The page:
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ty challenging your care, of which if ye continue careless, death will bring you into a surprising plunge. 3. You quite mistake your measures for your own interest, taking a burden on yourself, that might be borne without you, Psal.lv. 22. Your true way would be to come oat from among the world lying in wickedness, to Jesus Christ, and leave it to him to care for you, which would not be in vain, 1 Pet. v. 7. "Casting all your care upon him, for he careth for you."
Fifthly, 111 company and their influence hinders many. Jtwa; Paul's advantage, that when God called him, he conserred not with flesh and blood, Gal. i. 16. For the world lying in wickedness, will never be content that any of their own should leave them; therefore the cill is, Psal.xlv. 10. "Forget thine own people, and thy-father's house." Satan has his agents in the world, that will be at all pains to entangle them among them that would be away. And they do it,
1. By their example casting off the sear of God, indulging themselves in sinful liberty, and so cast a stumbling block before others, Mat. xviii. 7. And,
2. By their influence otherwise, advising, enticing, and encouraging them to sin, Prov. i. 10. Acting Satan's part.
To remove this hindrance, consider,
1. You have God's call to come away; and it will be a sorry excuse for your disobedience, that others by their example and influence hindered you, Acts iv. 19. "Whether it be right in the sight of God, ta hearken unto them more than unto God, judge ye." You ought, at the call of your Maker, to come away ©ver the belly of all the bad company that beset you.
2. Open your eyes and see their danger as well as your own. Believe, that the wrath of God is revealed from heaven against all ungodliness, and unrighteousness of men, Rom. i. 18. and you will be obliged to make away, as the Israelites from the tents of Dathan and Abiram. . .1
3. It will be no comfort to you in the end, to be ruined together with ill company, -and by their influence. Their sin is great, but they will leave you to answer for yourselves, and bear your own punishment, Prov. ix. 12. And the society of companions in sin, in hell, will be bitter, as appears from Luke xvi. 27, 28. "I pray thee, fathe.-; that thou wouldest send him to ray father's house; for I have sive brethren; that he may testify unto them, lest they also come into this place of torment."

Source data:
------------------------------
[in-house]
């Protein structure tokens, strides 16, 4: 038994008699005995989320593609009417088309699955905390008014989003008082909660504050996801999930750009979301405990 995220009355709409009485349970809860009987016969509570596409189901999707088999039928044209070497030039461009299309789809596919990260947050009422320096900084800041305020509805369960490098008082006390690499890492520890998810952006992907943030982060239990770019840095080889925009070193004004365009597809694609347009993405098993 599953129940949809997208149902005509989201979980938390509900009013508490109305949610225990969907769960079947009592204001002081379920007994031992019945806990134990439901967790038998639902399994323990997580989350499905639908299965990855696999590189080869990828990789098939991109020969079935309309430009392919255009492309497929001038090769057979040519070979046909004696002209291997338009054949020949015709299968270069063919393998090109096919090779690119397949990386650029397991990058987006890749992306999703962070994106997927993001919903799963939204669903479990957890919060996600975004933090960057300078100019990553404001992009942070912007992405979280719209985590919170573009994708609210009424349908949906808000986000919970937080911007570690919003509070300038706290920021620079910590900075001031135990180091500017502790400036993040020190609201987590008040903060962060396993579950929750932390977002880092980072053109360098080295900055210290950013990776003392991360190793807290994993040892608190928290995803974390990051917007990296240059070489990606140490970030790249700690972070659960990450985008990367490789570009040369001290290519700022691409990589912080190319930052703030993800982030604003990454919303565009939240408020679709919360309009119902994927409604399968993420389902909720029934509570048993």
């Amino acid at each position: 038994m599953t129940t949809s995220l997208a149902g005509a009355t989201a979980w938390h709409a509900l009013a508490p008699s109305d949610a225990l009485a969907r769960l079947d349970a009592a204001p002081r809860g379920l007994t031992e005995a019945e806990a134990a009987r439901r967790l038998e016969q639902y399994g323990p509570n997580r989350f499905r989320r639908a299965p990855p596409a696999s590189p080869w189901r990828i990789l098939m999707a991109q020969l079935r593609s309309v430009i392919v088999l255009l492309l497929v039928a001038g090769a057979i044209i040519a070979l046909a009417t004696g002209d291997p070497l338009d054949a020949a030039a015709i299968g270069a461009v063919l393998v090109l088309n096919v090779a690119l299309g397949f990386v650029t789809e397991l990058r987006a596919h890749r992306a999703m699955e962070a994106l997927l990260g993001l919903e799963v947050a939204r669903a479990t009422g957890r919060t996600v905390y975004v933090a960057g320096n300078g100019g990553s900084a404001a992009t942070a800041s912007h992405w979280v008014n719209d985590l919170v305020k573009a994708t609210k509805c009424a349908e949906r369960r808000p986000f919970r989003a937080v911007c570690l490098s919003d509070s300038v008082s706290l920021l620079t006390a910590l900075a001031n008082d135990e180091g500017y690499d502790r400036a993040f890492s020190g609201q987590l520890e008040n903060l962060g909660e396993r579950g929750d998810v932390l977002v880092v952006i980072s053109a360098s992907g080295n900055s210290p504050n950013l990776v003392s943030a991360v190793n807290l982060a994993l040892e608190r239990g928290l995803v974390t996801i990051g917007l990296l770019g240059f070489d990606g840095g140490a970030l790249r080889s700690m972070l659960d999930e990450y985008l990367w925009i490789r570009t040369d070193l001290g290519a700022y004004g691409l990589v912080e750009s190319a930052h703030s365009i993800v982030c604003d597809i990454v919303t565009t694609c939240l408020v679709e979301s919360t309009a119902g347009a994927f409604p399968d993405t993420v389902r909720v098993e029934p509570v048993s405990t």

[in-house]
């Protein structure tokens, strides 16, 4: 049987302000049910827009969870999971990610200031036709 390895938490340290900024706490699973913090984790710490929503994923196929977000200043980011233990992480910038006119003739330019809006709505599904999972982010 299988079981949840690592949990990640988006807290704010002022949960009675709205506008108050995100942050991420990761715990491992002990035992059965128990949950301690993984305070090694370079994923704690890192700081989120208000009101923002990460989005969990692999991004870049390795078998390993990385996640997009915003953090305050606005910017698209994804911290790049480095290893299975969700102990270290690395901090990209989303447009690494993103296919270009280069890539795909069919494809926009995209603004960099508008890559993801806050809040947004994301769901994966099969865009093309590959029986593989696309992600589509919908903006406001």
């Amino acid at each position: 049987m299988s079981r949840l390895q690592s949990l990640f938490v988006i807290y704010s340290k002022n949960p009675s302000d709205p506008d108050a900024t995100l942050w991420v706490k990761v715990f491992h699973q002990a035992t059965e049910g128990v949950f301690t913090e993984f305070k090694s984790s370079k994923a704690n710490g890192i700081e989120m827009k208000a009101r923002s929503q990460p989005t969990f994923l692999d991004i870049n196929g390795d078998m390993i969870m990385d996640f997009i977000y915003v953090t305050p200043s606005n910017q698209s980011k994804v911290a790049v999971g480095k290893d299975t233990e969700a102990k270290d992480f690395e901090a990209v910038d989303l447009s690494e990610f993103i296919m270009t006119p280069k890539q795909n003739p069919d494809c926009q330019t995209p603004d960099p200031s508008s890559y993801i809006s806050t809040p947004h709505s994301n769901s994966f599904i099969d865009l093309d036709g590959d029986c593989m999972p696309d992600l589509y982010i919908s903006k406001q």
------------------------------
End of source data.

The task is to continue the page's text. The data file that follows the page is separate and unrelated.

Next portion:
Lajtly, Delays are a great hindrance: Prov. vi. 9, 10,11. "How long wilt thou sleep,O sluggard? when wilt thou arise out of thy sleep? Yet a little sleep, a little slumber, a little folding of the hands to sleep. So shall thy poverty come as one that travaileth, and thy want as an armed man." Men deceive themselves with oil- puts, and the prospect of much time before them. To remove this obstruction, consider,
1. The longer you delay, it will be the harder to get away from among them. Sin gathers strength by delay of repentance; as the waters, the farther they are from the head, the greater do they grow. The heart becomes harder, the mind blinder, the will more perverse, the affections more carnal.
2. Your time is uncertain; you know not if ever you will see the term-day to which you put off. How many are there that drop into eternity ere ever they are aware? The present time only is yours.
3. Suppose you should see the time you put off to, God may withhold grace from you, Luke xiv. 24. For I say unto you, that none of these men which were bidden, mall taste of my supper. Take the alarm therefore in time, and strike in with the opportunity ye now have, Isa. lv. 6. "Seek ye the Lord while he may be found, call ye upon him while he is near.
Lastly, It is a base spirit that puts you on to delay; it bewrays the predominant love of sin, and shews ye have no regard to God for himself j otherwise he